So have I solved the reward system dilemma? Doubt it. However if you withdraw your reward system in this way, I can promise you that you will not create a child that performs ONLY for rewards. So the next time you are struggling with your child and are feeling like you've fallen into a negative cycle, try this. Turn it around, offer a positive reward system for the desired behavior, MAKE SURE YOU WITHDRAW CORRECTLY, and see how it goes! I'd love to hear about it!!

Sunday, November 3, 2013


When someone decides to homeschool, it's a pretty radical choice. It definitely goes against the grain and receives a multitude of responses. It is not an EASY way to go - that is for sure!

When we made this decision, I was certain we were going to run into all kinds of resistance. I think that by  being a certified NY state teacher, it made it easier AND harder. It was easier because they nay-sayers thought and said "oh it's ok for YOU because YOU are a teacher and know what to do." So I might have run into less resistance from my casual acquaintances and community members because I appear to be QUALIFIED. Then again, it was harder because I permanently turned my back on my teaching community. I did this once before when I quit public school teaching over 12 years ago. But by pulling my kids out of the system, it was like a personal insult to them.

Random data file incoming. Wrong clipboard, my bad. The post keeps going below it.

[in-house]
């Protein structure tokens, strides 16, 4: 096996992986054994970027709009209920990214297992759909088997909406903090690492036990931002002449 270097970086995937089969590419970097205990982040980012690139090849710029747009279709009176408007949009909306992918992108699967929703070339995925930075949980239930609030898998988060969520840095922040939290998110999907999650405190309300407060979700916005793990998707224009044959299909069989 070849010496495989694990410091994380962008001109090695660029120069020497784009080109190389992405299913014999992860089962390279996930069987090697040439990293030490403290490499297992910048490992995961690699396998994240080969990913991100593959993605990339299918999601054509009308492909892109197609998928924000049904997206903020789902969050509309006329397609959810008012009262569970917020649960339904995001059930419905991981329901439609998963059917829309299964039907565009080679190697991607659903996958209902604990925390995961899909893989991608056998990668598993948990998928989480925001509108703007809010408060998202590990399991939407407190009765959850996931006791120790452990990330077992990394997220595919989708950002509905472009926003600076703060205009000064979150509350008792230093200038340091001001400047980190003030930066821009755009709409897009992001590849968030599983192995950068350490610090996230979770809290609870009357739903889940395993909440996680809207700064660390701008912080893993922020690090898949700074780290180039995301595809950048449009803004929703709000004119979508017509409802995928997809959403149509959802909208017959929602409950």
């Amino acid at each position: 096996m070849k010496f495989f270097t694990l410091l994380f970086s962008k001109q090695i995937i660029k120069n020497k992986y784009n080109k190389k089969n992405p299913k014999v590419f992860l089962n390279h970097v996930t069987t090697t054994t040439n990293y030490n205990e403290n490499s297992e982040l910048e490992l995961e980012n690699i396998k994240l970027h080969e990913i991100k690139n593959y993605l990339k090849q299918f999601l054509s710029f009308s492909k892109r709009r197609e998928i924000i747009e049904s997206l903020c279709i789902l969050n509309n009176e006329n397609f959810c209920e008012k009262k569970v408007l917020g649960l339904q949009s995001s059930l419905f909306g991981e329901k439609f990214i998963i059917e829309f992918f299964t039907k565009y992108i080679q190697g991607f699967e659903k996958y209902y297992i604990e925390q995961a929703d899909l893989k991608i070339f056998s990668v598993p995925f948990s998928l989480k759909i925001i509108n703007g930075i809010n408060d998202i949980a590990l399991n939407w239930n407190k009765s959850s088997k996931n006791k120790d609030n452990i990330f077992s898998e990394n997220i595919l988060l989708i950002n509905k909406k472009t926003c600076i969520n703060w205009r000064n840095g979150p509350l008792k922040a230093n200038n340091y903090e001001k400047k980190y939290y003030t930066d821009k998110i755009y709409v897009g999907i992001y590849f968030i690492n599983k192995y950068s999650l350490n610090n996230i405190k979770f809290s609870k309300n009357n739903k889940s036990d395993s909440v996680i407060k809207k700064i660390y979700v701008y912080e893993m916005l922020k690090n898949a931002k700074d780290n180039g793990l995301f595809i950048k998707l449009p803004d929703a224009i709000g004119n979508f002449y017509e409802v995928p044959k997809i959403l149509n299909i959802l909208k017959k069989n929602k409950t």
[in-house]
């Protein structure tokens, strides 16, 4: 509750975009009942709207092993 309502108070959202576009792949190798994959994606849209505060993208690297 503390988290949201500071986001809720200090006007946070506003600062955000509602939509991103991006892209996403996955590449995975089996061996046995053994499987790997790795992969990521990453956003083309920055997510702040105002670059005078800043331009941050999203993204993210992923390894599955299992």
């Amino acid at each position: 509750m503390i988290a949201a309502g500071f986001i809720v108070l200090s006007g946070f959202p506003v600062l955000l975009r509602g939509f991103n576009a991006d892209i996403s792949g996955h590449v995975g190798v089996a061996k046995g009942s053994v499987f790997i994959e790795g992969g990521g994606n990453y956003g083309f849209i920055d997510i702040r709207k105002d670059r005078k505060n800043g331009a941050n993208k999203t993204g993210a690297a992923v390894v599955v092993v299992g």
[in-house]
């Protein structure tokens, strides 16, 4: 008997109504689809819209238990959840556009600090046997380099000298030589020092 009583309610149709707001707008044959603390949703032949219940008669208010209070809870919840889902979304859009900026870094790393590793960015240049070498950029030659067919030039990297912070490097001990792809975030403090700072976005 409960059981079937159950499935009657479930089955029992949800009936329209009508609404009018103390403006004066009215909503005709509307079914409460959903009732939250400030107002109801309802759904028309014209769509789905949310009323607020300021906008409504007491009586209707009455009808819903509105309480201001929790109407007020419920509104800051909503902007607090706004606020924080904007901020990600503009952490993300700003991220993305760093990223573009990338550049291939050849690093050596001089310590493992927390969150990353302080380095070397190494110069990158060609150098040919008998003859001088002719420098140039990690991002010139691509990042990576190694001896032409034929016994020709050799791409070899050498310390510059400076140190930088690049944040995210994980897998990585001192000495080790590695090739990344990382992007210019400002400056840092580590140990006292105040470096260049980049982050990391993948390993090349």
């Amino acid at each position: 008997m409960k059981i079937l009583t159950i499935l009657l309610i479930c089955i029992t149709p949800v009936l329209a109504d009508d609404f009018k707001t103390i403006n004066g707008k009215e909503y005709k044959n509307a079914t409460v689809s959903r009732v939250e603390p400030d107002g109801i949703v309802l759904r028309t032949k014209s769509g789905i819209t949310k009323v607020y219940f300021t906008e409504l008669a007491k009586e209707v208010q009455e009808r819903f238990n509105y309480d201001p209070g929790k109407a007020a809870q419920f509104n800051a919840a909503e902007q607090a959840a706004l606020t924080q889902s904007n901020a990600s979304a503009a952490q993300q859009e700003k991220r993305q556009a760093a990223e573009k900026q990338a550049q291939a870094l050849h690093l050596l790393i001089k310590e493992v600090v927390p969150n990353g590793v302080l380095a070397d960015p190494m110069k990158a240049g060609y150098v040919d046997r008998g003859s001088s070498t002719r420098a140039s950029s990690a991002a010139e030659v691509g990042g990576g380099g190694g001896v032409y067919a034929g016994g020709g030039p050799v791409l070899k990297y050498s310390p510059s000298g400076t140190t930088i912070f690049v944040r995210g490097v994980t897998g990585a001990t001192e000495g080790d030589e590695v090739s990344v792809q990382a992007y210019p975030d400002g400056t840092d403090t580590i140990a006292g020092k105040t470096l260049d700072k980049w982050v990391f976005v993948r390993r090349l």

However I was very lucky to have the support of close friends and family through this difficult choice. But there are many people who do not have this support. As with any difficult life choice, it is usually not made on a whim. So for those of you who know someone who chooses to homeschool, please keep these things in mind: